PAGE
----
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Information on  SulFur Nutrient's in sulfur

By Jack Challem
Copyright 2000 by Jack Challem, The Nutrition Reporterô
All rights reserved. This article originally appeared in Let's Live magazine.

Imagine a nutrient more important to health than magnesium, zinc, iron, copper, sodium, iodine-and, for that matter, many vitamins. Assume that it has incredibly diverse roles, boosting resistance to disease, helping regulate blood sugar, preventing aches and pains, and even holding your skin and organs together.

It's a nutrient so essential for life that you would die without it. But get this: it has been all but ignored by dietitians, physicians, and researchers.

The nutrient is sulfur, a yellow mineral referred to as brimstone in the Bible and used medicinally for thousands of years.

Flip through most nutrition textbooks, and you'll discover that sulfur is hardly ever mentioned, despite it being the third most abundant mineral (after calcium and phosphorus) in the body, accounting for 1 percent of your weight.

"Yes, sulfur is essential," says Ekhard E. Ziegler, M.D., of the University of Iowa School of Medicine, Iowa City, and coeditor of the authoritative Present Knowledge in Nutrition (ILSI Press, 1996). "But no, it's not essential beyond it being in methionine and cysteine. You get enough sulfur from amino acids."

Mel Werbach, M.D., author of the Textbook of Nutritional Medicine (Third Line Press, 1999), sees sulfur as a blind spot in nutrition and medicine. "The value of sulfur supplementation has been poorly investigated," he observes, "even though sulfur baths and injections are old-fashioned arthritis treatments which are still popular in many countries."

Found in Every Living Cell

The dearth of research on nutritional sulfur is puzzling. Because it is an element, the body cannot make it and, instead, must obtain sulfur from food.

"Here is an essential nutrient that no one sees as being that," says Ronald M. Lawrence, M.D., Ph.D., coauthor of The Miracle of MSM: The Natural Solution for Pain (G.P. Putnam's Sons, 1999). "We don't learn anything about sulfur in medical school. Sulfur has been the most understudied and overlooked nutrient."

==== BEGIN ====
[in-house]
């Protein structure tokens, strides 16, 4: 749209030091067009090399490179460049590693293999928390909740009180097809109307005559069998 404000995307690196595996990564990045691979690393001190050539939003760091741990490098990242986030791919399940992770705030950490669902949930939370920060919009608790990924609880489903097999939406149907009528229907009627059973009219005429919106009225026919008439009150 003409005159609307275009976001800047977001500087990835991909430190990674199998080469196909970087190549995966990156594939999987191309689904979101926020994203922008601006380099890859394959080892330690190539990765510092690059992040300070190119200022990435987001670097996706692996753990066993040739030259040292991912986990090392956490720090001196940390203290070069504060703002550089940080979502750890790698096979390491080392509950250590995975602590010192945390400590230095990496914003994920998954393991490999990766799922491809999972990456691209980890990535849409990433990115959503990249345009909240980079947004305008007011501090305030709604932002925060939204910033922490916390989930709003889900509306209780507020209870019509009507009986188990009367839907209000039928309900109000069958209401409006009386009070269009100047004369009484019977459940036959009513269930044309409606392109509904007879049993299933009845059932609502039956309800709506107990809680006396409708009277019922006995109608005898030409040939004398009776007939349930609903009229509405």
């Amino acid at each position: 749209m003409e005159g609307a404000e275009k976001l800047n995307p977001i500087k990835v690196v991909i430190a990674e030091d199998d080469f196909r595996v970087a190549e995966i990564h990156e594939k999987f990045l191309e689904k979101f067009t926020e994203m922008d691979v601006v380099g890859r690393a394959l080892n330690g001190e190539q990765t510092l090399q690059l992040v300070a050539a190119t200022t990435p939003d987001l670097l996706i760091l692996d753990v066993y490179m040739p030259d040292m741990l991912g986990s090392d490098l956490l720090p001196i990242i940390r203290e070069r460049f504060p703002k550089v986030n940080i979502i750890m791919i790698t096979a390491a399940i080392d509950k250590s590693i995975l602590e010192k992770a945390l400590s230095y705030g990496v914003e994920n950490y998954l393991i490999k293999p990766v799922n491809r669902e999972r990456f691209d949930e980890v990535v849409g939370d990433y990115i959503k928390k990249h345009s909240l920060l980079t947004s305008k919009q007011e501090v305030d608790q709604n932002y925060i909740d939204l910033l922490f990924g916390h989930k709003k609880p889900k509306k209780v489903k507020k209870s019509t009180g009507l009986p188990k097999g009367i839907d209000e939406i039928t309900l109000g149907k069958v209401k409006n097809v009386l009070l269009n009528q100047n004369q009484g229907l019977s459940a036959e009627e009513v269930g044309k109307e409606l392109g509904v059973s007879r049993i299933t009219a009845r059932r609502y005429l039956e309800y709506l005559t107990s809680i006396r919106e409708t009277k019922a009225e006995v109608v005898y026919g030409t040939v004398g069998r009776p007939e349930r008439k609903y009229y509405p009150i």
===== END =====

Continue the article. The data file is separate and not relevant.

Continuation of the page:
Sulfur is found in every living cell. It's part of the molecules that form the amino acids (protein building blocks) methionine, cysteine, and taurine, which are essential for health. It's a constituent of vitamin B1 and biotin, the antioxidant glutathione, the anticoagulant heparin, and coenzyme A, which drives energy production in cells. Sulfur is an integral part of the biological cement that forms skin, hair, nails, and the cartilage that shapes your nose and pads your joints.

Yet, says Lawrence, there is no officially recognized "sulfur-deficiency syndrome." That's a problem other nutrients, such as vitamin E and selenium, had to suffer with for years-before they were recognized as essential for health, he adds.

Long Used as a Medicine

The medicinal use of sulfur goes back thousands of years to the Trojan Wars, when wounded solders healed in the sulfur Baths of Agamemnon. Sulfur baths are still popular for treating joint and other diseases around the world. Similarly, sulfur-rich garlic has been used for several millennia to prevent and treat diseases. It contains powerful antibacterial substances, which may explain the garlic's extensive use as a folk medicine.

Sulfur is also a common ingredient in homeopathic remedies, developed in the 19th century and still popular today as over-the-counter remedies. In the 1920s, "colloidal sulfur" was used to treat arthritics. Now, researchers understand that sulfur forms part of the matrix of bone joints in the form of chondroitin sulfate and glucosamine sulfate.

Before the advent of antibiotics in the 1940s, sulfur-containing drugs-sulfa drugs-were commonly used to treat infectious diseases. Sulfur has powerful antibacterial properties. Many of sulfa drugs are still prescribed by physicians, and sulfur is a component of penicillin-class antibiotics and many other medicines.